Friday, January 24, 2014

braised pork belly with ginger, garlic and dried chilli

Until I recover from my intensive cake-baking session, dinner has to be kept simple.

So continuing with my theme of "SIMPLICITY", I am sharing a recipe for braised pork belly today. Pork belly is tasty, but it also has more fat, so if you are not into belly meat, then by all means substitute the belly with prime ribs.

The ingredients for this are really simple. In a heated wok, I added vegetable oil. Into this, I added garlic and ginger and saute them for a few minutes, until I could smell the ginger cooking.

I added the dried chilli which had been soaked with boiling water (for about 10 minutes).

And a little sugar. Stir until the sugar had completely dissolved.

The pork belly was added.

I cooked the pork until all the pieces had turned white. Then I added water, and the light and dark soy sauces as well as the pepper.

This was simmered (covered) on low heat for about 45 to 50 minutes, until the meat was tender.

This was really good, with rice. :)

Braised Pork Belly with Garlic, GInger and Dried Chilli (Serves 2 - 4)
Adapted from "Old Hokkien Delights" by Tan Yong Hua

500g pork belly, cut into thick pieces
80g garlic, skin left on
50g old ginger, sliced
60g sugar
10g dried chilli, soaked in boiling water for 10 minutes to soften, then drained
800ml water
1 tablespoon dark soy
5 tablespoons light soy
1/4 teaspoon ground white pepper

1. Heat 1 tablespoon of vegetable oil in a wok. Fry garlic and ginger for 2-3 minutes, until fragrant.
2. Add dried chilli and sugar. Cook until sugar has completely dissolved.
3. Add pork, continue to cook until the pork has turned white. Add water, light and dark soy sauce, and pepper.
4. Simmer on low heat (covered) for 40-45 minutes, until the meat is tender and the sauce has thickened.
5. Serve immediately, with rice.

I am submitting this recipe for Cook-Your-Books hosted by Kitchen Flavours.

Thursday, January 23, 2014

old-fashioned pound (cup)cakes with lemon curd and swiss meringue buttercream

The cake picked for this month's bake with The Cake Slice Bakers was Old-Fashioned Pound Cake from the chosen book of the year, "Great Cakes" by Carole Walter.

I knew that I didn't want to make a simple pound cake so I was thinking of an alternative way to present the cake. Then I saw that I had some swiss meringue buttercream left from frosting another cake, and I thought, why not cupcakes?

So I made cupcakes with this recipe, and this was the result.

To make the cakes, I started by creaming butter with sugar until the mixture turned light and fluffy. To this, I added the eggs, one at a time and beat each egg thoroughly into the batter.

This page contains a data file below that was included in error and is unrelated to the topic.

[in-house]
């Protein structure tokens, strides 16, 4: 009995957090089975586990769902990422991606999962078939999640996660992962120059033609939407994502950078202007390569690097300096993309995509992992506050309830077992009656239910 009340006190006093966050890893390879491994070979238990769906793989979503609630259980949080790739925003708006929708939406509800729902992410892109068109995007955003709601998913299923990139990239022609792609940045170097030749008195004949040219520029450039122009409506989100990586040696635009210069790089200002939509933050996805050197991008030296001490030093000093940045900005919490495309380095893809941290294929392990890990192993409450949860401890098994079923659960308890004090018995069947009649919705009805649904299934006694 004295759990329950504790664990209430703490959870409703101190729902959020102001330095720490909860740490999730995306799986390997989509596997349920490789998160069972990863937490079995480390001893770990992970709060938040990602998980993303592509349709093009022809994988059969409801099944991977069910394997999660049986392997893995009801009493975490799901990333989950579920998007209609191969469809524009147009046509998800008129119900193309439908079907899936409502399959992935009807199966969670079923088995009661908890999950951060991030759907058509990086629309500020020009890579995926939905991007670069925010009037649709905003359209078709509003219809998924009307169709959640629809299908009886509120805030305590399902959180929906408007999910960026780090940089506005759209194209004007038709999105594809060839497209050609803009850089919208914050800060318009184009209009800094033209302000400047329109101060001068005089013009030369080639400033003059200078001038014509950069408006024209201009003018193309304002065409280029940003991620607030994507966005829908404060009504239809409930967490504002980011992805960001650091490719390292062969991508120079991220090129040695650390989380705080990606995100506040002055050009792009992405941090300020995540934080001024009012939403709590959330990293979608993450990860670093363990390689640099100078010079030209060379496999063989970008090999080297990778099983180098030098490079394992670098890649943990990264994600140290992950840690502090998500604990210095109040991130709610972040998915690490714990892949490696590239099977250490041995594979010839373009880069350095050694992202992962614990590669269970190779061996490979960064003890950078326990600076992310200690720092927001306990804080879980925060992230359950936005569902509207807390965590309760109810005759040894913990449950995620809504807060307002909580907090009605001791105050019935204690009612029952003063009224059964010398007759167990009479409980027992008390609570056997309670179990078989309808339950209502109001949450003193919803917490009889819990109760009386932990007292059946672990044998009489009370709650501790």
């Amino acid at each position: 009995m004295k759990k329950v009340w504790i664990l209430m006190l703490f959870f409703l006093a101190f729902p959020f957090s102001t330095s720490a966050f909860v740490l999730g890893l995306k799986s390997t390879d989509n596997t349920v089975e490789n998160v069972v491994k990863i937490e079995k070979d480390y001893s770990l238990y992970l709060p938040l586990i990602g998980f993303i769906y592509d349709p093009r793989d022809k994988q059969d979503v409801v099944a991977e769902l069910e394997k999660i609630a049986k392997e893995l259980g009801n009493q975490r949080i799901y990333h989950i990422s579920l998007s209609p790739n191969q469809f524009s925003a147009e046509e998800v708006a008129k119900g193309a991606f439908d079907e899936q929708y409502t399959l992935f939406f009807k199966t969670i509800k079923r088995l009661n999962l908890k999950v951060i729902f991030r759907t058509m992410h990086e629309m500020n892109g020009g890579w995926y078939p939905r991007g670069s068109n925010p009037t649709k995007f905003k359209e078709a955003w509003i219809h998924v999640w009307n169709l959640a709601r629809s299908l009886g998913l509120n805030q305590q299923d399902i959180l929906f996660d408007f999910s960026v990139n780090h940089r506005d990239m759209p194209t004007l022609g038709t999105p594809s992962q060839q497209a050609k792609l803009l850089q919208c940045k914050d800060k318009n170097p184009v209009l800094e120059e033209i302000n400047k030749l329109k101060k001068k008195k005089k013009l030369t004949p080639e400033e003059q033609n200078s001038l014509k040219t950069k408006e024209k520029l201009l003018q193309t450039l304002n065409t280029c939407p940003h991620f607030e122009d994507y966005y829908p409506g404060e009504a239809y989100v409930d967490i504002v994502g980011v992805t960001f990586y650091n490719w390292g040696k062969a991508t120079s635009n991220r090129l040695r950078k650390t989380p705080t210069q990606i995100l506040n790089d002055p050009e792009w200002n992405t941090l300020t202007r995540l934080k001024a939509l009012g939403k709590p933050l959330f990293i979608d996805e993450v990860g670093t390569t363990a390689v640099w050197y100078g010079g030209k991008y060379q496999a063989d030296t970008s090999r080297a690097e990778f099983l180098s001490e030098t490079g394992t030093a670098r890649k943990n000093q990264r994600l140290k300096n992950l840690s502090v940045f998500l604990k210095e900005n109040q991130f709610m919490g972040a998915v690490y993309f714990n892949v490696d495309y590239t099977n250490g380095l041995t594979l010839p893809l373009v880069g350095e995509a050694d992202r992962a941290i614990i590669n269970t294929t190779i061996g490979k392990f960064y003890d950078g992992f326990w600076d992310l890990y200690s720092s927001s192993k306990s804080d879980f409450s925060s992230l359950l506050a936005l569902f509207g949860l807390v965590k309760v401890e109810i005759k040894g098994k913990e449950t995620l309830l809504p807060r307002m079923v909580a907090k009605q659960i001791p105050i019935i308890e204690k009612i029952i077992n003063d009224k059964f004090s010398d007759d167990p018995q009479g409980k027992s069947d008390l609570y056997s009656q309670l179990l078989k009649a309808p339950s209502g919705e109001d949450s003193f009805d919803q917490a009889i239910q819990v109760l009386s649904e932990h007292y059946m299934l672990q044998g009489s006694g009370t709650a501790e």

In the meantime, I sifted the flour with the baking powder and salt.

This was added in 2 batches to the egg batter which by now looked like it had curdled big time. Don't worry, everything will be okay.

Finally, I added the vanilla extract and milk, and the result was a thick and pale batter.

I dished the batter into cupcake liners, and baked them.

Once cooled, I dug a hole in each cupcake and filled the cuppies with lemon curd.

Finally, I frosted the cupcakes with the buttercream, and that was it!

Pretty and darn tasty. What more can one ask for? :)

Old-Fashioned Pound (Cup)Cakes with Lemon Curd and Swiss Meringue Buttercream (Makes about 9)
Adapted from "Great Cakes" by Carole Walter

Please note: I halved the recipe to make the cupcakes. Double all quatities if you wish to bake the cake in a loaf pan (9-inch-by-5-inch)

113g sifted cake flour
1/2 tsp baking powder
1/8 tsp salt
113g unsalted butter
100g caster sugar
2 large eggs
1 tsp vanilla extract
30.5g milk

Position rack in the lower half of the oven. Preheat oven to 170C and butter a loaf pan and line it with parchment paper. Dust with all-purpose flour and tap it to remove the excess over your kitchen sink.
Sift together the flour, baking powder and salt. Set aside.
Cut the butter into 1 inch pieces and place in the large bowl of an electric mixer fitted with beaters. Soften at low speed. Increase the speed to medium-high and cream until smooth and light in colour for about 1.5 to 2 minutes.
Add the sugar, 1 tbsp at a time, taking 6 to 8 minutes to blend well. Scrape the sides of the bowl occasionally.
Add the eggs, 1 at a time at 1 minute intervals. Scrape the sides of the bowl again. Blend in the vanilla extract. The mixture may appear somewhat curdled but will smooth out when the flour is added.
Reduce the mixer speed to low. Add the dry ingredients alternately with the liquid, dividing the liquid into 2 parts, starting and ending with the flour. Mix only until incorporated after each addition. Scrape the sides of the bowl occasionally.
Spoon the batter into the prepared pan(s) and smooth the surface with the back of a tablespoon or spatula.
Bake in the oven for about 65 to 70 minutes or until the cake is golden brown on top and begin to come away. If it browns too quickly, tent it with foil on top. (I baked the cupcakes for 18-20 minutes).
Remove the cake from the oven and place it on a rack to cool for 10 to 15 minutes. Invert the cake onto the rack and remove the pan. Turn the cake top side up onto another cake rack to let it cool completely.

I am also sharing this with Cook-Your-Books hosted by Kitchen Flavours.